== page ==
read
         mol pqr 1OED.pqr
         mol pqr ion.pqr
         mol pqr complex.pqr
    end
    elec name protein
         mg-auto
         mol 1
         dime 97 97 97
         cglen 100.000000 100.000000 105.000000
         fglen 10 10 10    
         cgcent mol 3
         fgcent mol 2
         # NaCl ionic strength in mol/l
         ion  1 0.15 0.95 # sodium ions
         ion -1 0.15 1.81 # chloride ions

         lpbe
         bcfl mdh
         pdie 2.0 # protein and faux-lipid
         sdie 78.5 # Eisenberg and Crothers Phys. Chem. book 1979
         srfm smol
         chgm spl2
         srad 1.4
         swin 0.3
         sdens 10.0
         temp 300
         # gamma 0.105 # Uncomment for old versions of APBS -- deprecated for APBS 1.0.0
         calcenergy total
         calcforce no
    end
    elec name ion
         mg-auto
         mol 2
         dime 97 97 97
         cglen 100.000000 100.000000 105.000000
         fglen 10 10 10    
         cgcent mol 3
         fgcent mol 2
         # NaCl ionic strength in mol/l
         ion  1 0.15 0.95 # sodium ions
         ion -1 0.15 1.81 # chloride ions

         lpbe
         bcfl mdh
         pdie 2.0 # protein and faux-lipid
         sdie 78.5 # Eisenberg and Crothers Phys. Chem. book 1979
         srfm smol
         chgm spl2
         srad 1.4
         swin 0.3
         sdens 10.0
         temp 300
         # gamma 0.105 # Uncomment for old versions of APBS -- deprecated for APBS 1.0.0
         calcenergy total
         calcforce no
    end
    elec name cpx
         mg-auto
         mol 3
         dime 97 97 97
         cglen 100.000000 100.000000 105.000000
         fglen 10 10 10    
         cgcent mol 3
         fgcent mol 2
         # NaCl ionic strength in mol/l
         ion  1 0.15 0.95 # sodium ions
         ion -1 0.15 1.81 # chloride ions

         lpbe
         bcfl mdh
         pdie 2.0 # protein and faux-lipid
         sdie 78.5 # Eisenberg and Crothers Phys. Chem. book 1979
         srfm smol
         chgm spl2
         srad 1.4
         swin 0.3
         sdens 10.0
         temp 300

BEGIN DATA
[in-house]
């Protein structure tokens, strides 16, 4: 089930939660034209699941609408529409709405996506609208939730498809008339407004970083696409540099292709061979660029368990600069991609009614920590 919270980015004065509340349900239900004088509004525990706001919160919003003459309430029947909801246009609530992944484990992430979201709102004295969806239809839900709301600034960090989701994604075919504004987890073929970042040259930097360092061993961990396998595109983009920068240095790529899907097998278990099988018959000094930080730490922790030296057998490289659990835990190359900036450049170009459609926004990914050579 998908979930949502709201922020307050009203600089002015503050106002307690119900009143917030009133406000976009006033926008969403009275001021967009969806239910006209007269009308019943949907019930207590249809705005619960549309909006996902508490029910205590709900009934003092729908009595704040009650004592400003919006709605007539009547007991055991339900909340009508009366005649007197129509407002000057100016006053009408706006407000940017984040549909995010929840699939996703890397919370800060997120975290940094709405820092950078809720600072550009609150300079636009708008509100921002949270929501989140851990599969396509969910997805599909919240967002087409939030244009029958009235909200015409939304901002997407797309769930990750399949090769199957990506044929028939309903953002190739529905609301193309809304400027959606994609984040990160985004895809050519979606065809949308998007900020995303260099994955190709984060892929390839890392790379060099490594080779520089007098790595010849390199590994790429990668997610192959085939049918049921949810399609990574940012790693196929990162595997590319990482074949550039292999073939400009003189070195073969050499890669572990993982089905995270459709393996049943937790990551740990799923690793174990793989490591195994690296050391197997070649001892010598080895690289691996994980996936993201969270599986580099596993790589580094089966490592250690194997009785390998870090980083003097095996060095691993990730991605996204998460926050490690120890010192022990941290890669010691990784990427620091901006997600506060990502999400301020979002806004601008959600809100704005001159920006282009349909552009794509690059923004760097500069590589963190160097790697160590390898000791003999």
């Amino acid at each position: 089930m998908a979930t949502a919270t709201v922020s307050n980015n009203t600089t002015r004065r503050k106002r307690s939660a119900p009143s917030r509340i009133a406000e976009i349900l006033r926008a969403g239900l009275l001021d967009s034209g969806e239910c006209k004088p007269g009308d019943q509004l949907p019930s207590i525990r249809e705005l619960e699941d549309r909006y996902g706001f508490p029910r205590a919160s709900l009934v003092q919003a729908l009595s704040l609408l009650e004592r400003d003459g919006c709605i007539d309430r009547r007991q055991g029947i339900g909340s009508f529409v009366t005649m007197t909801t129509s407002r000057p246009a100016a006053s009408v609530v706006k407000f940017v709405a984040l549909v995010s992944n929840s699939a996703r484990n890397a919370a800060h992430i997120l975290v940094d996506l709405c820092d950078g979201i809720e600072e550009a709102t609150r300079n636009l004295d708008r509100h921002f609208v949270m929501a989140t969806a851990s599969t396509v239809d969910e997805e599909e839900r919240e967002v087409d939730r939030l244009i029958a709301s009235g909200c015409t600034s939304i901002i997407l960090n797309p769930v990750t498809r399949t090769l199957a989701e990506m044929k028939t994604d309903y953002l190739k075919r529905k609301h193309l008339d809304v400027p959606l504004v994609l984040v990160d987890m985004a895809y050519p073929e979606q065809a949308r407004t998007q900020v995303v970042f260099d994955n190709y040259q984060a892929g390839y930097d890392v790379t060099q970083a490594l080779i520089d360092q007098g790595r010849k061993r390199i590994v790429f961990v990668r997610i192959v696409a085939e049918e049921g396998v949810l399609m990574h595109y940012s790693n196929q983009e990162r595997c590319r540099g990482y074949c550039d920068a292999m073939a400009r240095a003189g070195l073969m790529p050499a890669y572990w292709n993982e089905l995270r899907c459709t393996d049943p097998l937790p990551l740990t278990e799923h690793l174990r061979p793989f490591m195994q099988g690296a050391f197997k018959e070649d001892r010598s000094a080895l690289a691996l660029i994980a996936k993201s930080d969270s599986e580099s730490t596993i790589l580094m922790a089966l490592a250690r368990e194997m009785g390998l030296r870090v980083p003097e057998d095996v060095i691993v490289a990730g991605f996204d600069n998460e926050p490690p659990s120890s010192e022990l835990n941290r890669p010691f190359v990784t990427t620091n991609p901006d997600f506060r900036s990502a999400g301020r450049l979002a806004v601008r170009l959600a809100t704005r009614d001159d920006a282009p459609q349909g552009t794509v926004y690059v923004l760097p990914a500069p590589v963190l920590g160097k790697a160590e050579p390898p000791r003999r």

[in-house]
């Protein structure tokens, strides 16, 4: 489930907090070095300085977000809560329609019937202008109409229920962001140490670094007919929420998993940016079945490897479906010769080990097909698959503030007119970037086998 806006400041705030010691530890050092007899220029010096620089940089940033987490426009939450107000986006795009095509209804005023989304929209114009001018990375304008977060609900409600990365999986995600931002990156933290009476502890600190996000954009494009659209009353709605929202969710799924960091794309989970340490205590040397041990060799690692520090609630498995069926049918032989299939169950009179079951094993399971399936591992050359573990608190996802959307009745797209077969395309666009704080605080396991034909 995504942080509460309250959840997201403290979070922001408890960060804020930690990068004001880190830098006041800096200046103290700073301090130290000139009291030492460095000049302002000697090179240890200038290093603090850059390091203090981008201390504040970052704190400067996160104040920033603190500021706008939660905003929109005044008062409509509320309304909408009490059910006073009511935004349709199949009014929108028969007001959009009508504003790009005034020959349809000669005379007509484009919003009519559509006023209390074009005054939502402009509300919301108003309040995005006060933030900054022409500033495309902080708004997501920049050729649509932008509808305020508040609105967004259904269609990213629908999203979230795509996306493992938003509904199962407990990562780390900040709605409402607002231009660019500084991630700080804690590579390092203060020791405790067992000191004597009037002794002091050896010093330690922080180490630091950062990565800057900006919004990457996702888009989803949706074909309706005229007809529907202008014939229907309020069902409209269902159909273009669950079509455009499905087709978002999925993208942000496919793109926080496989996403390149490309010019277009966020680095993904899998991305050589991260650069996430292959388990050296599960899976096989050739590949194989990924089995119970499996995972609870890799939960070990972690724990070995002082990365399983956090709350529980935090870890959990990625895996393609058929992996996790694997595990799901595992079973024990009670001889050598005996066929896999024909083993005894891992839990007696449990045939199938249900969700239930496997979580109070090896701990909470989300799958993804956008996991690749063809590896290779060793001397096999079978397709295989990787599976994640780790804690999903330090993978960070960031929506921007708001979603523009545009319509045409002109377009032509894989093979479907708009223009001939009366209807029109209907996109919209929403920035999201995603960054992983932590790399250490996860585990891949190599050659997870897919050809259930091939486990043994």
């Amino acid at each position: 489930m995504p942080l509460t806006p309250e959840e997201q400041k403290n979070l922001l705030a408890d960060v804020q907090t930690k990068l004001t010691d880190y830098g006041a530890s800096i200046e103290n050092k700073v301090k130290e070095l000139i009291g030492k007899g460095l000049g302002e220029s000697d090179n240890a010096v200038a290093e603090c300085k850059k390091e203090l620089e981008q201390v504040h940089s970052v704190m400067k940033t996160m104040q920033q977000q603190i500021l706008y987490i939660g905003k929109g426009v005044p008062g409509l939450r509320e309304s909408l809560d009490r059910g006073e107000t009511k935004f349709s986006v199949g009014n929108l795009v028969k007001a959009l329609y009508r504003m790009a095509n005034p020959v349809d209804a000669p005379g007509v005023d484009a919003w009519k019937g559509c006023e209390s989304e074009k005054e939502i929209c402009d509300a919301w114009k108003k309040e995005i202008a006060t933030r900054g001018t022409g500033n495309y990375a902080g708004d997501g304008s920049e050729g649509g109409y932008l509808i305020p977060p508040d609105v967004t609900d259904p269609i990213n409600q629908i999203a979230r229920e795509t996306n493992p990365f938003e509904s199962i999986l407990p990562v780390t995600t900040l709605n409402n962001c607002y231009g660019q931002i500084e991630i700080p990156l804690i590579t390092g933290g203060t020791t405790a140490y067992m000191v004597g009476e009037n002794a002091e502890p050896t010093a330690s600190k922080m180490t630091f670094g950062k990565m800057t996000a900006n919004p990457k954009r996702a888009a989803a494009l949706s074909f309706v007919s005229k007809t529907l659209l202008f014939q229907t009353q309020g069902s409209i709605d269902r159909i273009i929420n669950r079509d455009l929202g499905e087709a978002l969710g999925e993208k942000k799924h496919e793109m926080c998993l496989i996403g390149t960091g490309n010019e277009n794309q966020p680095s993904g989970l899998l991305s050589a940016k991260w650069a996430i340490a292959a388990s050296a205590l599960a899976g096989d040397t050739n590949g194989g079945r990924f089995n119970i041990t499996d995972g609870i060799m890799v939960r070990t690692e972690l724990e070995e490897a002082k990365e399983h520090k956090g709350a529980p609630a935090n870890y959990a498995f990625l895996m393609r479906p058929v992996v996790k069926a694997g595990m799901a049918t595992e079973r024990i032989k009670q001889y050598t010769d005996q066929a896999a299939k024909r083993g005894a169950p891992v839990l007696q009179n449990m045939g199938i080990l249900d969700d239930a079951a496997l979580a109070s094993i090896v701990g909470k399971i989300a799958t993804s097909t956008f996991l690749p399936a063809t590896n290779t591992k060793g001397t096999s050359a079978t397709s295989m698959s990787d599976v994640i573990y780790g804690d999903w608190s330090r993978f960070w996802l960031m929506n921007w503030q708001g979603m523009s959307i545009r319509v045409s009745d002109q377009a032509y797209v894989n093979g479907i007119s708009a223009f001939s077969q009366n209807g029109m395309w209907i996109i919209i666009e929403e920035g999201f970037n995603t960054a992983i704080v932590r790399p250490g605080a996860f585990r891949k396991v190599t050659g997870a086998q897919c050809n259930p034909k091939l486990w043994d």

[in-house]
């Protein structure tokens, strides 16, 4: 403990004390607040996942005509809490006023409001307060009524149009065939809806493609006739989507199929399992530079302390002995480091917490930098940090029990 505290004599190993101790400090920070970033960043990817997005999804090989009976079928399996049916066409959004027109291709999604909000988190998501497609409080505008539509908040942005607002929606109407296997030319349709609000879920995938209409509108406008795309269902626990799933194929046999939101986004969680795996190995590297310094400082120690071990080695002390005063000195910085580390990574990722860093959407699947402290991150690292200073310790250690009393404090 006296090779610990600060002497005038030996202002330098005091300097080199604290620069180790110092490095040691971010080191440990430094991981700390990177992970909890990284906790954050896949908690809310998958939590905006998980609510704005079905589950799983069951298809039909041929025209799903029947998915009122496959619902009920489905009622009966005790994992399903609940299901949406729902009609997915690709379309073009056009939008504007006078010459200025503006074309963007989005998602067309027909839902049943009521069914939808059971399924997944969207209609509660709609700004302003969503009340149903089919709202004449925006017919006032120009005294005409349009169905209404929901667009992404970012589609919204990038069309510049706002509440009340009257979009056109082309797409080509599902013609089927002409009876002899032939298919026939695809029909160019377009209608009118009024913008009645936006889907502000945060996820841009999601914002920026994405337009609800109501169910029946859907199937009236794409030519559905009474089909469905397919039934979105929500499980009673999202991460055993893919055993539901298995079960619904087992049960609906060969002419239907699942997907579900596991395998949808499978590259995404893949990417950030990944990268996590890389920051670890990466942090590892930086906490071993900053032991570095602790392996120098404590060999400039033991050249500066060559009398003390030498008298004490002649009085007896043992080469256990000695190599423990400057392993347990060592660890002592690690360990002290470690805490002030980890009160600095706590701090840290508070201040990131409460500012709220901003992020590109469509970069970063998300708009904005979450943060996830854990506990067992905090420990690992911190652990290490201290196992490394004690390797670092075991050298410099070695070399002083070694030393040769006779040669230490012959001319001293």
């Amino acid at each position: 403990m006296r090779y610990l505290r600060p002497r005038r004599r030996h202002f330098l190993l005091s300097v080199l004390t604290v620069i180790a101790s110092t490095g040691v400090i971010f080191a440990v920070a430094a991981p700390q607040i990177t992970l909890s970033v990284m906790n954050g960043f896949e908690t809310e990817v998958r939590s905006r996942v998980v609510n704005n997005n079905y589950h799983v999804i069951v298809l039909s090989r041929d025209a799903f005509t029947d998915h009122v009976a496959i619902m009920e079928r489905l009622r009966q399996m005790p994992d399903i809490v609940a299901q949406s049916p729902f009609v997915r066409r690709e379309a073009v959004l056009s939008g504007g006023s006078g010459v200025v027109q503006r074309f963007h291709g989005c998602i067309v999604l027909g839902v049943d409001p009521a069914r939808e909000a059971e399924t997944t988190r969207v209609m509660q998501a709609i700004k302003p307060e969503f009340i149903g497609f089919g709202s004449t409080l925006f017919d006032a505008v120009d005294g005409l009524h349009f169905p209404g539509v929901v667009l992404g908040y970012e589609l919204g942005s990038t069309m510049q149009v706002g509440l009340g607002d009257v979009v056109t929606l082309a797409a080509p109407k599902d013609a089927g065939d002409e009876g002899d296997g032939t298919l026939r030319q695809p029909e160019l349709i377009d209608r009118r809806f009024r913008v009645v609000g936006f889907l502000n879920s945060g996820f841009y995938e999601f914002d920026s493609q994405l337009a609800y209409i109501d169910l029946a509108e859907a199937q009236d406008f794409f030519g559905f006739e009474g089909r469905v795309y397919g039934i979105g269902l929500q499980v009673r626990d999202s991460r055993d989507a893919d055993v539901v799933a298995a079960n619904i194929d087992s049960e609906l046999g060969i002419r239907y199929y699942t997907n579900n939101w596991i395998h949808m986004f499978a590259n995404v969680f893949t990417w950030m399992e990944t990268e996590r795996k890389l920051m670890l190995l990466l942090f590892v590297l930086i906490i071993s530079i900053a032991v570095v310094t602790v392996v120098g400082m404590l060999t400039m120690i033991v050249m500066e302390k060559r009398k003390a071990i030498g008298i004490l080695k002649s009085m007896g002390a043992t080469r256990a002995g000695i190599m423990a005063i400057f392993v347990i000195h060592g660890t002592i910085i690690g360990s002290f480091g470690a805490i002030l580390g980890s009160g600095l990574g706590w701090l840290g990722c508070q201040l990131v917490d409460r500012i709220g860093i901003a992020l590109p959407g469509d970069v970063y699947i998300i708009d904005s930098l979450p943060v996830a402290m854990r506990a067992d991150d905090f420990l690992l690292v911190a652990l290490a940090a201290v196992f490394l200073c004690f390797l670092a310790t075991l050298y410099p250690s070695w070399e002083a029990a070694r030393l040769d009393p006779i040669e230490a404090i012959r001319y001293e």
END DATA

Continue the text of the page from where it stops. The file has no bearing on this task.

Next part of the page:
# gamma 0.105 # Uncomment for old versions of APBS -- deprecated for APBS 1.0.0
         calcenergy total
         calcforce no
    end

    print energy cpx - ion - protein end
    quit

Notice that there are several sections:

The first, flanked by read and end, reads in the three ‘pqr’ files we have just prepared.

Then there are three sections flanked by elec and end, looking much the same, but the mol statement reads in a different molecule each time. The detailed description of the parameters can be found in the APBS user guide. Can you find where the grid dimensions and lengths are specified? The mobile ion concentrations? The dielectric coefficients?

Finally, we calculate the energy changes in the print statement (ΔEPB = EcomplexEionEprotein), and quit.

Calculation and analysis[edit]

The resulting Poisson–Boltzmann energy profiles for a sodium ion (under various ionic strengths) and a chloride ion upon encountering the nAChR pore, sampling every 5 Å.

To run APBS, do

apbs --output-file=nAChR.out nAChR.in

This writes out our results to a file called nAChR.out so we can refer to it later. This calculation took about 20 min on my Intel® Xeon™ 1.7 GHz computer.

Look into the output file nAChR.out. Towards the bottom, you will see something like:

print energy 3 - 2 - 1
    localEnergy 2.158304339453E+01 kJ/mol
    globalEnergy 2.158304339453E+01 kJ/mol

Take a note of this energy value for your sample point.

Using a piece of grid paper, plot the Poisson–Boltzmann electrostatic energy profile along the pore (z-axis).

Programs required[edit]

References[edit]

If you use this method in your scientific publication, please consider citing at least these three papers:

  • Oliver Beckstein, Kaihsu Tai, Mark S. P. Sansom (2004) Not ions alone: barriers to ion permeation in nanopores and channels. J. Am. Chem. Soc. 126:14694–14695
  • N. A. Baker, D. Sept, S. Joseph, M. J. Holst, J. A. McCammon (2001) Electrostatics of nanosystems: application to microtubules and the ribosome. Proc. Natl. Acad. Sci. USA 98:10037–10041
  • T. J. Dolinsky, J. E. Nielsen, J. A. McCammon, N. A. Baker. (2004) PDB2PQR: an automated pipeline for the setup, execution, and analysis of Poisson-Boltzmann electrostatics calculations. Nucleic Acids Research 32:W665–W667